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Class History

In 1992, Buddy Melges won the America's Cup with America3 in San Diego, California.  In a boat designed by Reichel Pugh, Buddy Melges captured the America's Cup title alongside of Bill Koch.  Their campaign symbolized the last successful defense of the Cup by an American team.
That same December, the Melges 24, also designed by Reichel Pugh, was tested in the snow on Lake Geneva, Wisconsin.

In 1993, the Melges 24 was officially introduced to the sailboat market and set the standard in the high performance, sportboat category.  In just four years, the Melges 24’s first World Championship took place in Torquay, England and five years later in La Rochelle, France expanded to the largest keelboat World Championship with an overwhelming attendance of 127.

The Melges 24 is by far the most unique one design sportboat in the world and to this day maintains a growing and vibrant class.  The response and excitement generated by this America's Cup inspired boat is phenomenal.

Typically sailed with a crew of 4 or 5, the Melges 24's comfortable, light-hull displacement design prefers to plane.  Its professionally engineered, high-tech stance includes a carbon fiber spar, rudder and vertical keel fin.  Another key component of the M24 is a 670 sq ft (62 sq m) asymmetrical spinnaker that lifts and pulls the boat forward on a downwind sprint.  It adds speed, simplicity and ease of handling giving way to a more challenging tactical race.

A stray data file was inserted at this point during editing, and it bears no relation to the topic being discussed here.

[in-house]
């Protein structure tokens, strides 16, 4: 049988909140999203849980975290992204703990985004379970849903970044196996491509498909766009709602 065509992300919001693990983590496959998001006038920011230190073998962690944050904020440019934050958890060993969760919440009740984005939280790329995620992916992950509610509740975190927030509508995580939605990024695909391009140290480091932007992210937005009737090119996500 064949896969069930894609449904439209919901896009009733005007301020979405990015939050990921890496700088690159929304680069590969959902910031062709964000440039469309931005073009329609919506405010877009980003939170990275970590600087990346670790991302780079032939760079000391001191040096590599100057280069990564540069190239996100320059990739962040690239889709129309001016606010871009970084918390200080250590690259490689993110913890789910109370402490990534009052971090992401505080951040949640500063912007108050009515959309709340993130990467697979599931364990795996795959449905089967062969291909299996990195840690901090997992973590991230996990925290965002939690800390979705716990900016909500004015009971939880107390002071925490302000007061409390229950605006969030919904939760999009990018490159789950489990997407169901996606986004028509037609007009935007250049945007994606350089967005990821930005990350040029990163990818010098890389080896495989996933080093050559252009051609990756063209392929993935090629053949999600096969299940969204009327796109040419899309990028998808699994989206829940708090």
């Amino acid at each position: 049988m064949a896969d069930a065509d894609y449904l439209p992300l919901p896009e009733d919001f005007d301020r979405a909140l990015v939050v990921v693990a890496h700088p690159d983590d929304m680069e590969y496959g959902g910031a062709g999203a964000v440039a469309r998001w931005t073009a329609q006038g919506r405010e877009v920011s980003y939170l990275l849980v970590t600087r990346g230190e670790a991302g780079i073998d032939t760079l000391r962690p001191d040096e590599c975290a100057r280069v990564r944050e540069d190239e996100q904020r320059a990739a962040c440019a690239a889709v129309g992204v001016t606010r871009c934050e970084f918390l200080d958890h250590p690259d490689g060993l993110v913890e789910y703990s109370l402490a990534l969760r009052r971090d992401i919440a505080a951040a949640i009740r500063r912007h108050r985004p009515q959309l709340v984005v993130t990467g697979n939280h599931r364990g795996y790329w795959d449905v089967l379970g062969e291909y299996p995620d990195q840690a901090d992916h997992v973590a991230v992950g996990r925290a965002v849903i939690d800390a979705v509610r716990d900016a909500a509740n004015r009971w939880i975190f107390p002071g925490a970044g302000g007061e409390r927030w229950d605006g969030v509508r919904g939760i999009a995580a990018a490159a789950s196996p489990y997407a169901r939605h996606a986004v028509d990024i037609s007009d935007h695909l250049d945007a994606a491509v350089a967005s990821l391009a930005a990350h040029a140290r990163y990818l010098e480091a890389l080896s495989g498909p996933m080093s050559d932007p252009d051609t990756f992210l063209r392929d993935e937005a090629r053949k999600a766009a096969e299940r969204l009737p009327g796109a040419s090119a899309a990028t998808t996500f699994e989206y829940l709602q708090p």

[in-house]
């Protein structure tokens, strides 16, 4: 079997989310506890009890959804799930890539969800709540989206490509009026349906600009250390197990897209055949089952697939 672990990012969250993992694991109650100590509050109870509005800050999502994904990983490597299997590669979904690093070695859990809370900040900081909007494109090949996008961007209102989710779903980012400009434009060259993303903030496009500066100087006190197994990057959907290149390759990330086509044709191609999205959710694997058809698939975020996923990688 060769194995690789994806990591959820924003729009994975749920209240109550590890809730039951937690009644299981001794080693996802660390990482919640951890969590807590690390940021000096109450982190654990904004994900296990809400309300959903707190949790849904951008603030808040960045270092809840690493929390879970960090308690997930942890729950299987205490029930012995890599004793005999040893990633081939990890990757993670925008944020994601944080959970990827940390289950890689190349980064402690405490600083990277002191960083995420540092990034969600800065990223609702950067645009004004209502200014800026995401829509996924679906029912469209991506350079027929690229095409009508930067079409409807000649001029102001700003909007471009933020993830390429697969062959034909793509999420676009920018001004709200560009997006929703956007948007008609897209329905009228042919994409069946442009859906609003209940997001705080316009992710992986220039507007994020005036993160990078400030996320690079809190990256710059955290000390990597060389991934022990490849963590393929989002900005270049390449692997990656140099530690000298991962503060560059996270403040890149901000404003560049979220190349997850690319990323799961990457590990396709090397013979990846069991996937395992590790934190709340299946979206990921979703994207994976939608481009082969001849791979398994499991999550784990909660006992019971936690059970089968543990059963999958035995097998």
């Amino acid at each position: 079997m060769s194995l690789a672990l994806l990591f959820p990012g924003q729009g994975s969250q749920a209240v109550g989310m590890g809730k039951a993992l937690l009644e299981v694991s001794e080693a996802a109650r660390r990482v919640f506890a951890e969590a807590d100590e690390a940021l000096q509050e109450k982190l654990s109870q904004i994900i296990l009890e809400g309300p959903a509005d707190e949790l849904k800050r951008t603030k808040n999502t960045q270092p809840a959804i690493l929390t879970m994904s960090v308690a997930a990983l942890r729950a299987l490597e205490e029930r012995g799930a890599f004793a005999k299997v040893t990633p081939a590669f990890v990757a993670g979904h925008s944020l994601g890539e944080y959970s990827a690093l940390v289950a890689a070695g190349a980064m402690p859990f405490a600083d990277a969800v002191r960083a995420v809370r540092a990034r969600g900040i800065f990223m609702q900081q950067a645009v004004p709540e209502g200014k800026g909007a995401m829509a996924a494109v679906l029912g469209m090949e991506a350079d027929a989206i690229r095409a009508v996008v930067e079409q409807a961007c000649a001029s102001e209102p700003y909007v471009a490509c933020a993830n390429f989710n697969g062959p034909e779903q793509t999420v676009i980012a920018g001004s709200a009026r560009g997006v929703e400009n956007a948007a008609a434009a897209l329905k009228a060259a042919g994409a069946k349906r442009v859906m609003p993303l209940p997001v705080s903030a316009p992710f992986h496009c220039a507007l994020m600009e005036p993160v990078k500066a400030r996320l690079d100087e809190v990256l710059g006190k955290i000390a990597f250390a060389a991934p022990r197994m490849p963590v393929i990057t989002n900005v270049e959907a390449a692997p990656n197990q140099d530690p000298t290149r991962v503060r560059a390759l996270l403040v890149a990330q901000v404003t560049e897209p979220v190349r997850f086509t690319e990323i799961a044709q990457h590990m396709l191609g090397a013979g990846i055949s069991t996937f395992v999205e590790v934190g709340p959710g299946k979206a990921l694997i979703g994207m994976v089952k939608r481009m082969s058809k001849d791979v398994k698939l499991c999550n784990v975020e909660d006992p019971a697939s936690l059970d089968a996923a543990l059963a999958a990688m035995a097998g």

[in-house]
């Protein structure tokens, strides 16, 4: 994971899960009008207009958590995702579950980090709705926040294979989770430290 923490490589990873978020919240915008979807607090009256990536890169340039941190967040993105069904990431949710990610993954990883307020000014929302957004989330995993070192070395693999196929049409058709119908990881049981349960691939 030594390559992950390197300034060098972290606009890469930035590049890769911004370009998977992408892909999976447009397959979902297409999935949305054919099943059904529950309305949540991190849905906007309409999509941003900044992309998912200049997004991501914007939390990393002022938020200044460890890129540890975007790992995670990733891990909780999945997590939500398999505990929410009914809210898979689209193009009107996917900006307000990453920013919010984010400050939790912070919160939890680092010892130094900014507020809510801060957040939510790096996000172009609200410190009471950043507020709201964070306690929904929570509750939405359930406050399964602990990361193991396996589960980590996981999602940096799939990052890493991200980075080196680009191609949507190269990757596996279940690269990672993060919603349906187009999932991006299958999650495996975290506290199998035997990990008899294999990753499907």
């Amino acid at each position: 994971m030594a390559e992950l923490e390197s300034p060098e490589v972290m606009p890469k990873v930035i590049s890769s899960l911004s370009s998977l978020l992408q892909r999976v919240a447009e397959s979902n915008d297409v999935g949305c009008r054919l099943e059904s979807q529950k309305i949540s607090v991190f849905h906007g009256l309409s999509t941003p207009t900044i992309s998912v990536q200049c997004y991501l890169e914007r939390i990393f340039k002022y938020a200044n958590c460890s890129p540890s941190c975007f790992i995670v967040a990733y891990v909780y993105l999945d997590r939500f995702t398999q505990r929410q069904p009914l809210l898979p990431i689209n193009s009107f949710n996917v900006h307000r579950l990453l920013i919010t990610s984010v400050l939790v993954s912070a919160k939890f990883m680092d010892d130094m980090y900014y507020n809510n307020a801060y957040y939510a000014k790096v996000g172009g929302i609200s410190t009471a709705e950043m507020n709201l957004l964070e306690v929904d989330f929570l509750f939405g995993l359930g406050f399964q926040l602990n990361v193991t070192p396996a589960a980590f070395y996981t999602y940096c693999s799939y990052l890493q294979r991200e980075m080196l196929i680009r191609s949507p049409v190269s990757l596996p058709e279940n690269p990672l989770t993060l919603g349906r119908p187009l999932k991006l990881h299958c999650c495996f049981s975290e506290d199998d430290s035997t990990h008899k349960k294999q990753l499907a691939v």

The Melges 24 with its retractable keel easily fits on a small road trailer and allows and ramp launching as well.  The Melges 24 possesses an easy to rig personality requiring only two sets of hands for a quick set-up.


To date, over 600 boats are sailed in 29 countries competitively around the world.  Half of the entire fleet exists in the United States while the remaining national classes are spread out over Europe, Asia and Australia.